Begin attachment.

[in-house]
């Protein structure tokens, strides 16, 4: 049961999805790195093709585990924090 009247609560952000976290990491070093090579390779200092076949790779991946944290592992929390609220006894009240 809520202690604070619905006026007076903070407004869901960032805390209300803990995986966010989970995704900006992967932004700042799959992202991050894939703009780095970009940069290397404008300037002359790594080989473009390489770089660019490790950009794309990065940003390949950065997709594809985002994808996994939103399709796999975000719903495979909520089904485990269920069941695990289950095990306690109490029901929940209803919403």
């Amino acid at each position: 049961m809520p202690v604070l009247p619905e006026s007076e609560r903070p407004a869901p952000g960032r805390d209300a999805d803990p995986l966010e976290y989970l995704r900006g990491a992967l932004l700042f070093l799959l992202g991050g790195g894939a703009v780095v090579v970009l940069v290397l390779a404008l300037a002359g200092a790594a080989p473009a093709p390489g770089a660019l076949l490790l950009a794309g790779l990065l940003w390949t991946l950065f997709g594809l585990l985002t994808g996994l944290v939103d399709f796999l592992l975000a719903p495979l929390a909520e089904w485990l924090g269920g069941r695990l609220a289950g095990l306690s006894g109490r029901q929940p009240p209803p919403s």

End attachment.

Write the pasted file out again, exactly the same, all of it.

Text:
[in-house]
């Protein structure tokens, strides 16, 4: 049961999805790195093709585990924090 009247609560952000976290990491070093090579390779200092076949790779991946944290592992929390609220006894009240 809520202690604070619905006026007076903070407004869901960032805390209300803990995986966010989970995704900006992967932004700042799959992202991050894939703009780095970009940069290397404008300037002359790594080989473009390489770089660019490790950009794309990065940003390949950065997709594809985002994808996994939103399709796999975000719903495979909520089904485990269920069941695990289950095990306690109490029901929940209803919403």
């Amino acid at each position: 049961m809520p202690v604070l009247p619905e006026s007076e609560r903070p407004a869901p952000g960032r805390d209300a999805d803990p995986l966010e976290y989970l995704r900006g990491a992967l932004l700042f070093l799959l992202g991050g790195g894939a703009v780095v090579v970009l940069v290397l390779a404008l300037a002359g200092a790594a080989p473009a093709p390489g770089a660019l076949l490790l950009a794309g790779l990065l940003w390949t991946l950065f997709g594809l585990l985002t994808g996994l944290v939103d399709f796999l592992l975000a719903p495979l929390a909520e089904w485990l924090g269920g069941r695990l609220a289950g095990l306690s006894g109490r029901q929940p009240p209803p919403s």